Wednesday, 27 June 2012
Affiliate marketing fraud affects everyone who works in affiliate marketing. Itís incredibly important for merchants so as to ensure minimal (or ideally zero) losses of revenue, stocks or worse still, both. Itís important for fellow affiliates as it has an unseen impact on our lives too.
Affiliate Window has outlined how it protects both affiliate and merchants from rogue elements on its network.
From the latest blog post from Affiliate Window it seems that fraudulent affiliate applications are still prevalent. They use an identity verification tool from 192 Business (part of Experian) to help identify rogue affiliates right from the start.
Some affiliates make genuine applications but then end up going down the line of Adware and the like. For this Affiliate Window use a piece of policing software called Agent99 that actively seeks out and flags sales driven from forced click.
BrandVerity is a tool mainly tailored to protecting merchant reputation as it seeks out trademark abuse and offers brand monitoring so that merchants can be assured that their program is being marketed reputably.
This might all seem like it benefits the merchant but the hidden underside for affiliates is that it can affect the affiliate program itself. The commission rates set are often based on a whole manner of things and arenít plucked from the sky. One aspect in that calculation is fraud from unethical affiliates.
Obviously with Adware and similar technologies thereís a risk of commission theft by deliberately setting new fresh cookies.
Reputation management may not be an obvious one for affiliates but should the merchants brand come under virtual attack or be misrepresented in some way (e.g. poor choice of photo to advertise an offer) then if the merchant begins to think twice about whether the benefits outweigh the costs of running an affiliate program, and therefore decides to close their program or radically alter their terms, the result could be disastrous, especially if they are a key brand for your site.
Potentially fraudulent sales can have a similar affect to reputation management in that it could become a significant problem, especially for highbrow merchants with high value goods for sale. As affiliates we cannot control who uses our website, who clicks off and who places an order so itís really down to the merchant and networks to assess the legitimacy of each customer.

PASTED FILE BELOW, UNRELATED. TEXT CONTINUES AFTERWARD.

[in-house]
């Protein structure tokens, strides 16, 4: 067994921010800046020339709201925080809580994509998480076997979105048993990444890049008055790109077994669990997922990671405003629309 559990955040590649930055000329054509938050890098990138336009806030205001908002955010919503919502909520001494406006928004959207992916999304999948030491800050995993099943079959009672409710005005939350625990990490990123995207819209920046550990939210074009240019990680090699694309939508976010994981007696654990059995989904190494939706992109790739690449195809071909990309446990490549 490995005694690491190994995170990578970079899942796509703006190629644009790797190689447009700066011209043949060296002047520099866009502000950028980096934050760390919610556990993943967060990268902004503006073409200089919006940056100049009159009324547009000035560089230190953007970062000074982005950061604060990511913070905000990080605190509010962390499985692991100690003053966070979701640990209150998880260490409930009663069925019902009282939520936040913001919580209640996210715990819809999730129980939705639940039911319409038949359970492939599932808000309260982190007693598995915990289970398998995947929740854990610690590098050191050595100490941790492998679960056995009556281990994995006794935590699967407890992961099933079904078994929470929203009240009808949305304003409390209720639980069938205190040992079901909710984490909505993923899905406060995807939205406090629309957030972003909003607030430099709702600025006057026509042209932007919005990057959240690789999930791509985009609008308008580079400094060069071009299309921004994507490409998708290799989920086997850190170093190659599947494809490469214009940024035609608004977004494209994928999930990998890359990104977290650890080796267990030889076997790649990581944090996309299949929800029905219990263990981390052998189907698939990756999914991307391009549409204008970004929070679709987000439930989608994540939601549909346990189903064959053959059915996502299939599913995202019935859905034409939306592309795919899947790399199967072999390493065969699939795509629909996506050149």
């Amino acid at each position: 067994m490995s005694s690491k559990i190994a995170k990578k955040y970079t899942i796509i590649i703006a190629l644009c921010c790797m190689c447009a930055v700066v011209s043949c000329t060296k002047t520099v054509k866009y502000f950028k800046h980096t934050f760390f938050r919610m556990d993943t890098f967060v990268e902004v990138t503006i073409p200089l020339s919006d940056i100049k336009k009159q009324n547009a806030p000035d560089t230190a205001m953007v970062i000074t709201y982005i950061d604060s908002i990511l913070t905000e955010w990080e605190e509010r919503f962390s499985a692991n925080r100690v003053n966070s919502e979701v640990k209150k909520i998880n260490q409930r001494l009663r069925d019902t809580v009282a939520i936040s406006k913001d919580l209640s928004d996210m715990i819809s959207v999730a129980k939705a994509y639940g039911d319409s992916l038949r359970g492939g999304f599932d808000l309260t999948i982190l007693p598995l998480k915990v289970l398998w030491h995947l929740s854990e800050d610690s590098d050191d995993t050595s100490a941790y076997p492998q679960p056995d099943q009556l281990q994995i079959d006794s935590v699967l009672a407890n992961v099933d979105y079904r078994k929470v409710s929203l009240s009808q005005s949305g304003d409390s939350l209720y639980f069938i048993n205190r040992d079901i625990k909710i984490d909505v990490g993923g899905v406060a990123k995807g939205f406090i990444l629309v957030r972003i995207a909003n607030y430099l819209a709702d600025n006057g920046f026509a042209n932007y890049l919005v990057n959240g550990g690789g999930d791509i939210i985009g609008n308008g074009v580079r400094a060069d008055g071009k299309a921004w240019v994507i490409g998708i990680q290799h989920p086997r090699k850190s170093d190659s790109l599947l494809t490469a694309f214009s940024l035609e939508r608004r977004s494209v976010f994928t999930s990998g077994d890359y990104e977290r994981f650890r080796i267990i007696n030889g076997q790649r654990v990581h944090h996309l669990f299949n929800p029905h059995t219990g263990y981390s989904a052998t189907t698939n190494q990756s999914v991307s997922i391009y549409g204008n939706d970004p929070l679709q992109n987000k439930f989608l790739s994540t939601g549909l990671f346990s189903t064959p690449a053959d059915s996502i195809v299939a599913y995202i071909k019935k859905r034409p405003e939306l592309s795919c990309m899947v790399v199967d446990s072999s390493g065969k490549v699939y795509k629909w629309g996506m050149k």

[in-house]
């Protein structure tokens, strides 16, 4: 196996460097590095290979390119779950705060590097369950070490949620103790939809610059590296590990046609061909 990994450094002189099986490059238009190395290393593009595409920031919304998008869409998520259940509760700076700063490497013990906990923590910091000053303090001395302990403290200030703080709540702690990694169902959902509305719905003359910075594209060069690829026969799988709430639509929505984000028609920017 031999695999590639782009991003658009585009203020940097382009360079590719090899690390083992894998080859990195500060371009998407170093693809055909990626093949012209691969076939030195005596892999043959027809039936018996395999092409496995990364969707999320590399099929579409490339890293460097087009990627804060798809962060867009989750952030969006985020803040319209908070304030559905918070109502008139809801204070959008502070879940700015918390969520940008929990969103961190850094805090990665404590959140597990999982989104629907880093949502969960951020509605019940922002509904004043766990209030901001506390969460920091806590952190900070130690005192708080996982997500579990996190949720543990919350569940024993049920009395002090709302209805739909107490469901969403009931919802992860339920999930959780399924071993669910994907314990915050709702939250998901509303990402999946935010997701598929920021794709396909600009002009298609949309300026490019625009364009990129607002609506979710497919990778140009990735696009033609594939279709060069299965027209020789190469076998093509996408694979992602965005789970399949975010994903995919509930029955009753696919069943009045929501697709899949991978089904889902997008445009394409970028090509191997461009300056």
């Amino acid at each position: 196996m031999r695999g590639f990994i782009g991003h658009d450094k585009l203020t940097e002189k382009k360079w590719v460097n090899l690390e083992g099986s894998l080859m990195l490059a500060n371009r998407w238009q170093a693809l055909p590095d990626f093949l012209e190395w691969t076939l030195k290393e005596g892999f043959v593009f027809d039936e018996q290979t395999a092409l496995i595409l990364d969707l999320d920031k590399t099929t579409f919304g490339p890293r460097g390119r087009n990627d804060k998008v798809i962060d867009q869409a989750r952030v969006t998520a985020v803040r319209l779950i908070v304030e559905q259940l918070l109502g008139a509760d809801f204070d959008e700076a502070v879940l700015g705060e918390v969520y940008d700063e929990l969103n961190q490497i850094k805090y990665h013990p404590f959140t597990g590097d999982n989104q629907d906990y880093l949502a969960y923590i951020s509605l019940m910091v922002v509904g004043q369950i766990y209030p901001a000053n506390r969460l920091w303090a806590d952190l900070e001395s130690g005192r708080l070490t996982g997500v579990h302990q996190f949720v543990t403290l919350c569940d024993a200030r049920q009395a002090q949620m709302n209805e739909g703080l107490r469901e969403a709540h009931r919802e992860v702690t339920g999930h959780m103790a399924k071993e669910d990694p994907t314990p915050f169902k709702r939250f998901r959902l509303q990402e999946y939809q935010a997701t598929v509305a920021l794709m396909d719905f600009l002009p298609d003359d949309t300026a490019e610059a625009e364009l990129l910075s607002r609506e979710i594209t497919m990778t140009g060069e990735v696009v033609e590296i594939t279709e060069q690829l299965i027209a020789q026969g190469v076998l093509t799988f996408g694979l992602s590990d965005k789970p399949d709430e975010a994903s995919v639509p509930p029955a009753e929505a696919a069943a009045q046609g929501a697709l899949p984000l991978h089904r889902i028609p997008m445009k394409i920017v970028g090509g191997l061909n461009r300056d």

Kount is another tool in the Affiliate Window toolkit and is specifically designed to identify fraud on a transaction basis. Every transaction that is run through Kount is checked and scored, and then flagged if it has been given a high fraud score.
I believe this is offered on a case-by-case basis rather than network-wide but for merchants stocking high value goods it could be a useful weapon in minimising the impact on the business as well as the impact on the affiliate program. Nipping fraudulent transactions in the bud before the merchant has released the goods is arguably a better option than losing both money and stock as a result.
Fraud will no-doubt always be a factor to consider in affiliate marketing, especially when money can be made out of a situation. As technology evolves and develops so the risks and threats change. It would be interesting to see what how the fraud detection element of the network changes in the years to come.
You may also be interested in reading:
Comments are manually approved and hence can a while to appear. Questions, informative posts, and feedback comments are gladly accepted. Spam is deleted. Spam-type comments have their links removed (Comment Policy)
One of my client is so pissed off because he has become a victim on one affiliate fraud. Wish I won't be like him and I hope those affiliates fraud will be expose much to many as possible.
Written on Friday 13 July 2012 at 11:17:43 GMT (Permalink)
Thank you to all previous commenters.
Comments are now prohibited for this post.
This could be for a number of reasons but is most likely due to prevent the discussion from digressing.